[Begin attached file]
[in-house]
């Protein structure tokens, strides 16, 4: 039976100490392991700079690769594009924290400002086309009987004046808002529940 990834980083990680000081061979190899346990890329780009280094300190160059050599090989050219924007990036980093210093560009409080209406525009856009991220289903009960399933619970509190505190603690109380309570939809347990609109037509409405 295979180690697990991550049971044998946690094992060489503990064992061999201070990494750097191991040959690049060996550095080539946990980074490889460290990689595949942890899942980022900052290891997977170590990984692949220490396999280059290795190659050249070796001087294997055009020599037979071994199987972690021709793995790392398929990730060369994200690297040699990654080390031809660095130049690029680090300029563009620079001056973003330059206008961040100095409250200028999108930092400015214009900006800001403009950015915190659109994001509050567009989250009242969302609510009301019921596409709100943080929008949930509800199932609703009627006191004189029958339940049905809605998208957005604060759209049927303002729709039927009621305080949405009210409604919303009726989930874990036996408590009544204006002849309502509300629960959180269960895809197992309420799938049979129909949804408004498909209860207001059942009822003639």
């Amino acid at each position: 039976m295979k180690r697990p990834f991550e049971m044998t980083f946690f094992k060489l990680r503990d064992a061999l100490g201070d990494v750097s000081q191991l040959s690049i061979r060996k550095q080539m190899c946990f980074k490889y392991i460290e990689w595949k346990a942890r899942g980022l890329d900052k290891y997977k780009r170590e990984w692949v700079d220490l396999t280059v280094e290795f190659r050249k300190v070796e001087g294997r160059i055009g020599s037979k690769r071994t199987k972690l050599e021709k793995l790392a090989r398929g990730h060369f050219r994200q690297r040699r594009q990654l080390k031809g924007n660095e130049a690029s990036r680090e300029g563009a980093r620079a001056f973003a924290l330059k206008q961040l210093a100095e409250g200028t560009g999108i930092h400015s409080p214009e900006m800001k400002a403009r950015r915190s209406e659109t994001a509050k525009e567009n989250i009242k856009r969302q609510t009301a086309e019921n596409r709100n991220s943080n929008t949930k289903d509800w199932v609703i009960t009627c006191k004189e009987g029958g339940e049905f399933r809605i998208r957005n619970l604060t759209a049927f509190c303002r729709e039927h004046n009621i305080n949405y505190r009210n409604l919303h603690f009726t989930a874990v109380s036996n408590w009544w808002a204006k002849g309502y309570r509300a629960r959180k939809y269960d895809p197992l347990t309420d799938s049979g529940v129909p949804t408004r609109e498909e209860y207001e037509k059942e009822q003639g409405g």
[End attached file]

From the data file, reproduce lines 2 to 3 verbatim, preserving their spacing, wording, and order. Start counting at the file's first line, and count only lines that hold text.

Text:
């Protein structure tokens, strides 16, 4: 039976100490392991700079690769594009924290400002086309009987004046808002529940 990834980083990680000081061979190899346990890329780009280094300190160059050599090989050219924007990036980093210093560009409080209406525009856009991220289903009960399933619970509190505190603690109380309570939809347990609109037509409405 295979180690697990991550049971044998946690094992060489503990064992061999201070990494750097191991040959690049060996550095080539946990980074490889460290990689595949942890899942980022900052290891997977170590990984692949220490396999280059290795190659050249070796001087294997055009020599037979071994199987972690021709793995790392398929990730060369994200690297040699990654080390031809660095130049690029680090300029563009620079001056973003330059206008961040100095409250200028999108930092400015214009900006800001403009950015915190659109994001509050567009989250009242969302609510009301019921596409709100943080929008949930509800199932609703009627006191004189029958339940049905809605998208957005604060759209049927303002729709039927009621305080949405009210409604919303009726989930874990036996408590009544204006002849309502509300629960959180269960895809197992309420799938049979129909949804408004498909209860207001059942009822003639």
């Amino acid at each position: 039976m295979k180690r697990p990834f991550e049971m044998t980083f946690f094992k060489l990680r503990d064992a061999l100490g201070d990494v750097s000081q191991l040959s690049i061979r060996k550095q080539m190899c946990f980074k490889y392991i460290e990689w595949k346990a942890r899942g980022l890329d900052k290891y997977k780009r170590e990984w692949v700079d220490l396999t280059v280094e290795f190659r050249k300190v070796e001087g294997r160059i055009g020599s037979k690769r071994t199987k972690l050599e021709k793995l790392a090989r398929g990730h060369f050219r994200q690297r040699r594009q990654l080390k031809g924007n660095e130049a690029s990036r680090e300029g563009a980093r620079a001056f973003a924290l330059k206008q961040l210093a100095e409250g200028t560009g999108i930092h400015s409080p214009e900006m800001k400002a403009r950015r915190s209406e659109t994001a509050k525009e567009n989250i009242k856009r969302q609510t009301a086309e019921n596409r709100n991220s943080n929008t949930k289903d509800w199932v609703i009960t009627c006191k004189e009987g029958g339940e049905f399933r809605i998208r957005n619970l604060t759209a049927f509190c303002r729709e039927h004046n009621i305080n949405y505190r009210n409604l919303h603690f009726t989930a874990v109380s036996n408590w009544w808002a204006k002849g309502y309570r509300a629960r959180k939809y269960d895809p197992l347990t309420d799938s049979g529940v129909p949804t408004r609109e498909e209860y207001e037509k059942e009822q003639g409405g």